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Demonstrating stratification in a European American population

Demonstrating stratification in a European American population Population stratification occurs in case-control association studies when allele frequencies differ between cases and controls because of ancestry. Stratification may lead to false positive associations, although this issue remains controversial 1,2,3,4 . Empirical studies have found little evidence of stratification in European-derived populations, but potentially significant levels of stratification could not be ruled out 5,6,7 . We studied a European American panel discordant for height, a heritable trait that varies widely across Europe 8 . Genotyping 178 SNPs and applying standard analytical methods 6,9,10,11 yielded no evidence of stratification. But a SNP in the gene LCT that varies widely in frequency across Europe 12 was strongly associated with height (P < 10−6). This apparent association was largely or completely due to stratification; rematching individuals on the basis of European ancestry greatly reduced the apparent association, and no association was observed in Polish or Scandinavian individuals. The failure of standard methods to detect this stratification indicates that new methods may be required. http://www.deepdyve.com/assets/images/DeepDyve-Logo-lg.png Nature Genetics Springer Journals

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References (32)

Publisher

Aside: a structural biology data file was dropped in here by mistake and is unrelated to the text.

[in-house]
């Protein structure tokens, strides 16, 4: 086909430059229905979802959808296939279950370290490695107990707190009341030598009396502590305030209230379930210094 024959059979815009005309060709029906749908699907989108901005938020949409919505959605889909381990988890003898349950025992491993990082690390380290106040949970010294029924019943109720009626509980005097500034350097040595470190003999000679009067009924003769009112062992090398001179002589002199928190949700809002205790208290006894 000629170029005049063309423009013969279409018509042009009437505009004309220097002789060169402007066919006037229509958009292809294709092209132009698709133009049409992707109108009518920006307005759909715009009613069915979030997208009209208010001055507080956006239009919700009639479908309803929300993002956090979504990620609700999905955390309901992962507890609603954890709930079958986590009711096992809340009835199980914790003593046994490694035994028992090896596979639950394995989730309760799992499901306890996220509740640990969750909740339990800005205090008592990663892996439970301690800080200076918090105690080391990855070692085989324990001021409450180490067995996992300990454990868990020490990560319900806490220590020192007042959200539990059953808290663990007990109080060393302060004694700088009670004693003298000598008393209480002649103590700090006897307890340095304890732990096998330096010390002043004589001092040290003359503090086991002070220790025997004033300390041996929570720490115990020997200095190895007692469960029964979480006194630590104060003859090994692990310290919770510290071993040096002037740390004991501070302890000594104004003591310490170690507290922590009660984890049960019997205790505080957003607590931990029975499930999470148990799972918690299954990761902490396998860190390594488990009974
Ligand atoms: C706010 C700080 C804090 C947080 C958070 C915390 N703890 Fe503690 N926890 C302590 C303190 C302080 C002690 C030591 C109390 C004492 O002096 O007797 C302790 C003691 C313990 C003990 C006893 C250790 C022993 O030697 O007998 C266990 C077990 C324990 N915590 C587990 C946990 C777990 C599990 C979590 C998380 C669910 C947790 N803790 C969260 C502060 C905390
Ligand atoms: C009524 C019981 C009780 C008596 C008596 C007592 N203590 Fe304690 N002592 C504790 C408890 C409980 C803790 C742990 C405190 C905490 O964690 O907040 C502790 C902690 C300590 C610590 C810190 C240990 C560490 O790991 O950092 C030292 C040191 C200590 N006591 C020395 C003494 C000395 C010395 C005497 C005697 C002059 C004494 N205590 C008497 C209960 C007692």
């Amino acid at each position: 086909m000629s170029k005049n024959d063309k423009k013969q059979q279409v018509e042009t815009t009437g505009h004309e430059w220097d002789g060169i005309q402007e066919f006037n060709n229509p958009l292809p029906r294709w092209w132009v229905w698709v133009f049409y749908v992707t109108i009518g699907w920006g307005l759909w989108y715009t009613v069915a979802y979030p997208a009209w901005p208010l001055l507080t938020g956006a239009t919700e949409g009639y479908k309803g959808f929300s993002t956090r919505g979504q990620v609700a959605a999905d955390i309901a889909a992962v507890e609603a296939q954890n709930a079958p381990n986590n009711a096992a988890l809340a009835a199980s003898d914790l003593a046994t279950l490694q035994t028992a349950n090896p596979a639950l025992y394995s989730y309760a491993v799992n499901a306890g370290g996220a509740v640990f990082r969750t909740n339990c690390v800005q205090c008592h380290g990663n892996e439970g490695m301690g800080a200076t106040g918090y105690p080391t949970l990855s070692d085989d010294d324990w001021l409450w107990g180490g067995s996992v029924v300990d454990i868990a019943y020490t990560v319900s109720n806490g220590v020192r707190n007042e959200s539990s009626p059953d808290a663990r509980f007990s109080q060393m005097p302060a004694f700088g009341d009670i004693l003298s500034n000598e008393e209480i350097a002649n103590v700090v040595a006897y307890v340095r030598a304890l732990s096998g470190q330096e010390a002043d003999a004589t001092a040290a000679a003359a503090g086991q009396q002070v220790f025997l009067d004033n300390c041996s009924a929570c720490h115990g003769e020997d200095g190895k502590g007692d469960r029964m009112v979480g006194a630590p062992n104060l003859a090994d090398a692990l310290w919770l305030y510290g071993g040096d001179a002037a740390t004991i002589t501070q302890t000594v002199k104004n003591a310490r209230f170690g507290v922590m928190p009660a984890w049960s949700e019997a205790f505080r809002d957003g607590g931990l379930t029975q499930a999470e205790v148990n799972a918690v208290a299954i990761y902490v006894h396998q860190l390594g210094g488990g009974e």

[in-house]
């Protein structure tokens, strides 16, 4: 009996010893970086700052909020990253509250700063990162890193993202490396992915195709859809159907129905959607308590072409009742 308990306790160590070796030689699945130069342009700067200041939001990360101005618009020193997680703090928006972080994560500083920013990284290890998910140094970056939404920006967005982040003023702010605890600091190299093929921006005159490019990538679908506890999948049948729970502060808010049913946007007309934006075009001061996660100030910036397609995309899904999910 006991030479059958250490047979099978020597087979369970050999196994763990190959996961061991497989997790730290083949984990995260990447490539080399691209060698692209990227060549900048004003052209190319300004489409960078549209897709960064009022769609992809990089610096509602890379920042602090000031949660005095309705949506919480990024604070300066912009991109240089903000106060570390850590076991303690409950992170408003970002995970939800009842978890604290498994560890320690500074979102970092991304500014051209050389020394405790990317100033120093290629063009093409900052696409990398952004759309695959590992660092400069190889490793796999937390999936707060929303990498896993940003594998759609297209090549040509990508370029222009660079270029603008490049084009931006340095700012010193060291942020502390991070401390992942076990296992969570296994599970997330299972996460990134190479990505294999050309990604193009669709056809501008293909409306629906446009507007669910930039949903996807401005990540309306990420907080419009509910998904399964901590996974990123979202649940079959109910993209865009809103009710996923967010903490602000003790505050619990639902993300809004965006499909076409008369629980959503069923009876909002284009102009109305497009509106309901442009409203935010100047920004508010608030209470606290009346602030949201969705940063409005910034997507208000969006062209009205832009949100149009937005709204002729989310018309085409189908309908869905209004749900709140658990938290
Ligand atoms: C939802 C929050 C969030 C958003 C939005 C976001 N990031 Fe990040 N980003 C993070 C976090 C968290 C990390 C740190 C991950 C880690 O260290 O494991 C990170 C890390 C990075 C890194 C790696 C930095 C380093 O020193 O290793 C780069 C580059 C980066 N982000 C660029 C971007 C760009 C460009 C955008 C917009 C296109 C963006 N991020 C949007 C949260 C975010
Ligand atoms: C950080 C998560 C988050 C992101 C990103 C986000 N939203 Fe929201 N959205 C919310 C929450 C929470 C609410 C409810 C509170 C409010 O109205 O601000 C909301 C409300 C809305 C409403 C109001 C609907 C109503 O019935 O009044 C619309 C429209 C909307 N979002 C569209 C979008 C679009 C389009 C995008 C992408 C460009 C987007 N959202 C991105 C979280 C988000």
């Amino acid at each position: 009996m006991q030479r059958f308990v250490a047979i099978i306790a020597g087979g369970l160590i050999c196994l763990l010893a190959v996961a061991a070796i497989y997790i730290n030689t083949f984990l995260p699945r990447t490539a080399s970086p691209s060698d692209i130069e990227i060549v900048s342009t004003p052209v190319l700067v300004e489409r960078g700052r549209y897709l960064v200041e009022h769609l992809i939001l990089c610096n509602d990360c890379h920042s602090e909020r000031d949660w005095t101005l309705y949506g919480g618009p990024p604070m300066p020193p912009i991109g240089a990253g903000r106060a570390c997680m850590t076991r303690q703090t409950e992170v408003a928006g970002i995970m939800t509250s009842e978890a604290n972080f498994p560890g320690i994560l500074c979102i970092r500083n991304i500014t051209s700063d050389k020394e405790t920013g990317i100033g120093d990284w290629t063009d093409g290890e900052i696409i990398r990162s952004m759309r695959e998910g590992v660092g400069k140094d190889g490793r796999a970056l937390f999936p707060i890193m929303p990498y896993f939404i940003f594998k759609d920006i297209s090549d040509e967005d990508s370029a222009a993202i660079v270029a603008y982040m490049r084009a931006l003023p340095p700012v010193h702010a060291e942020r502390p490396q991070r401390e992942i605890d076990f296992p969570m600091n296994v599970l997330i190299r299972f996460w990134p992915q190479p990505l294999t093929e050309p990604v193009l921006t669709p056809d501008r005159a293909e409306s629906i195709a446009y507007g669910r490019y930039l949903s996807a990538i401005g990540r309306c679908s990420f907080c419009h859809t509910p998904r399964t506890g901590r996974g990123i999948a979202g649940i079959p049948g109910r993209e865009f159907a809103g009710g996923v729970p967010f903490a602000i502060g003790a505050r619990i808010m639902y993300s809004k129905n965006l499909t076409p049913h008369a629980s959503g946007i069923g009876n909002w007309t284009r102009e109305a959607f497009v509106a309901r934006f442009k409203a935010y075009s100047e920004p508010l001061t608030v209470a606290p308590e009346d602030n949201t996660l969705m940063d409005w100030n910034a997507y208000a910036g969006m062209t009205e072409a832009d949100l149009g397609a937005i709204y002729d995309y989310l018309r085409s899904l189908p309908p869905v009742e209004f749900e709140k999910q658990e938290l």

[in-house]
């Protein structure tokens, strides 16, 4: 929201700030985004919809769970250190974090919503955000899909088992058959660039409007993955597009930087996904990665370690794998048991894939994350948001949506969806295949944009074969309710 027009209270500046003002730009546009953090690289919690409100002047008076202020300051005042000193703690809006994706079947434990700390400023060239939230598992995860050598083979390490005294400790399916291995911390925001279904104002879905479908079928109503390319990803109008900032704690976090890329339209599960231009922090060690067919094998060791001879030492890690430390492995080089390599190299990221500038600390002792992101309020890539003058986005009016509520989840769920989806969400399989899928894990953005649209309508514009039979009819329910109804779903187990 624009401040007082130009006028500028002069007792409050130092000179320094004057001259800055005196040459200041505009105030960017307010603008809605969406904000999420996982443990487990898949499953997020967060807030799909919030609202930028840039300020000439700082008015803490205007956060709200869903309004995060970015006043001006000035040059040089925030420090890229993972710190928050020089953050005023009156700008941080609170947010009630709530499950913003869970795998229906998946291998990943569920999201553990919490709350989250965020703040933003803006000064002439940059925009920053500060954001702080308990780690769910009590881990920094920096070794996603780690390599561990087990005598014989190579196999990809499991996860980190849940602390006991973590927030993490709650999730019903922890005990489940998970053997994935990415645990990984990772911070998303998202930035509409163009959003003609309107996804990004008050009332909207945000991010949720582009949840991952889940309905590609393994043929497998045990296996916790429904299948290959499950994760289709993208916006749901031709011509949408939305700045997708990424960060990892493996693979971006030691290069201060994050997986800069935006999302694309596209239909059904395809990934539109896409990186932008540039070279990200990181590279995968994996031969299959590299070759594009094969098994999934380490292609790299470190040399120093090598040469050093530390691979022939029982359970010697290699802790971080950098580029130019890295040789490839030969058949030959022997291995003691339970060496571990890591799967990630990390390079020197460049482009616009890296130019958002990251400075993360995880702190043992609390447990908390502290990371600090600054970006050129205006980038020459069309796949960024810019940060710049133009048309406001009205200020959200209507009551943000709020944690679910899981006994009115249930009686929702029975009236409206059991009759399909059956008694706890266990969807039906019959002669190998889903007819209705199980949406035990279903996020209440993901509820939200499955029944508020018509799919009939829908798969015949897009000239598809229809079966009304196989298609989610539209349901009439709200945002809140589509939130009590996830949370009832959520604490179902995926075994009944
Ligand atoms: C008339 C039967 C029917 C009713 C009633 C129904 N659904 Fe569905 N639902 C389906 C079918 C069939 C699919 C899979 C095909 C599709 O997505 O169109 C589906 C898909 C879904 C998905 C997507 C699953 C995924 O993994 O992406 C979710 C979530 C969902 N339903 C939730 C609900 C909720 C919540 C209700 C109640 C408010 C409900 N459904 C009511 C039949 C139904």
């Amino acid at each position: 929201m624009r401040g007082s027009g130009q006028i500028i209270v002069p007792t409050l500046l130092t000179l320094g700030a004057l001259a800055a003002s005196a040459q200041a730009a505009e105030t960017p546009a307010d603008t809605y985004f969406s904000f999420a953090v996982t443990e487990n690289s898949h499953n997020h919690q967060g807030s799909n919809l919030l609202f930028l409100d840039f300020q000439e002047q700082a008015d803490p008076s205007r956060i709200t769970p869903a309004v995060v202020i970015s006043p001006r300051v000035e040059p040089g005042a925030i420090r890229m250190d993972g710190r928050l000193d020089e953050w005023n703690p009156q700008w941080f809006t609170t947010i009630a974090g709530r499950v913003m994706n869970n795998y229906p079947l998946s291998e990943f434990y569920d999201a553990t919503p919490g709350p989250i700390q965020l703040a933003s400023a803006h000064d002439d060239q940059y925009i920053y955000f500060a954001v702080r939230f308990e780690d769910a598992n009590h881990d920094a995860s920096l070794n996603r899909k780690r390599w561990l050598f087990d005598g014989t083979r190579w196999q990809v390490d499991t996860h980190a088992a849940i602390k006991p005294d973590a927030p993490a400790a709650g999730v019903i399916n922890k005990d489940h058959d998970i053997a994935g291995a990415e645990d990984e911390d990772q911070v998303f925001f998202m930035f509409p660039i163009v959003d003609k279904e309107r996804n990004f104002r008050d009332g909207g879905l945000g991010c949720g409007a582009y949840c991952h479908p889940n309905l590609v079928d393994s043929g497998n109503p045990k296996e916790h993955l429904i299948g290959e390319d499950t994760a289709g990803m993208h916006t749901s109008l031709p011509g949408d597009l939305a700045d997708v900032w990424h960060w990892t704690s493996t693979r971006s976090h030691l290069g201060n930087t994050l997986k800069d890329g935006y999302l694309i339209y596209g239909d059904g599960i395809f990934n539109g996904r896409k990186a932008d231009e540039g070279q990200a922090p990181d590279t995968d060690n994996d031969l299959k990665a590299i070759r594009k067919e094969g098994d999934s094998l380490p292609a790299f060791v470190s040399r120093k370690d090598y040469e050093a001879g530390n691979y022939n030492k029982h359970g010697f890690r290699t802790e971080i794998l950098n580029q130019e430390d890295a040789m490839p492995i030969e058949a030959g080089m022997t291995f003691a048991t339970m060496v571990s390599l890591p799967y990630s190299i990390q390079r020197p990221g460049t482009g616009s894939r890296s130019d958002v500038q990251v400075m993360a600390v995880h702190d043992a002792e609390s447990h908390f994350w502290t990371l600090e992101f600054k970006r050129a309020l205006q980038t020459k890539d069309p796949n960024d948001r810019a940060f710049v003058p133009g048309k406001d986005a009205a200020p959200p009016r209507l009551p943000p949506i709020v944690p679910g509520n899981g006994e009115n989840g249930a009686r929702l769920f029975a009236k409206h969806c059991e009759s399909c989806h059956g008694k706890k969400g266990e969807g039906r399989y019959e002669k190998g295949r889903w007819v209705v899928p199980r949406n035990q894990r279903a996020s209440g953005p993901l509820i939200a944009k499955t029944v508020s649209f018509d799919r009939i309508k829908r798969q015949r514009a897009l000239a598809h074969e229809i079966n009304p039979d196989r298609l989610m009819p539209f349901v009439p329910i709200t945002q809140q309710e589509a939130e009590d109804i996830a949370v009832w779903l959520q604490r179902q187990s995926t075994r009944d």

Springer Journals
Copyright
Copyright © 2005 by Nature Publishing Group
Subject
Biomedicine; Biomedicine, general; Human Genetics; Cancer Research; Agriculture; Gene Function; Animal Genetics and Genomics
ISSN
1061-4036
eISSN
1546-1718
DOI
10.1038/ng1607
Publisher site
See Article on Publisher Site

Abstract

Population stratification occurs in case-control association studies when allele frequencies differ between cases and controls because of ancestry. Stratification may lead to false positive associations, although this issue remains controversial 1,2,3,4 . Empirical studies have found little evidence of stratification in European-derived populations, but potentially significant levels of stratification could not be ruled out 5,6,7 . We studied a European American panel discordant for height, a heritable trait that varies widely across Europe 8 . Genotyping 178 SNPs and applying standard analytical methods 6,9,10,11 yielded no evidence of stratification. But a SNP in the gene LCT that varies widely in frequency across Europe 12 was strongly associated with height (P < 10−6). This apparent association was largely or completely due to stratification; rematching individuals on the basis of European ancestry greatly reduced the apparent association, and no association was observed in Polish or Scandinavian individuals. The failure of standard methods to detect this stratification indicates that new methods may be required.

Journal

Nature GeneticsSpringer Journals

Published: Jul 24, 2005

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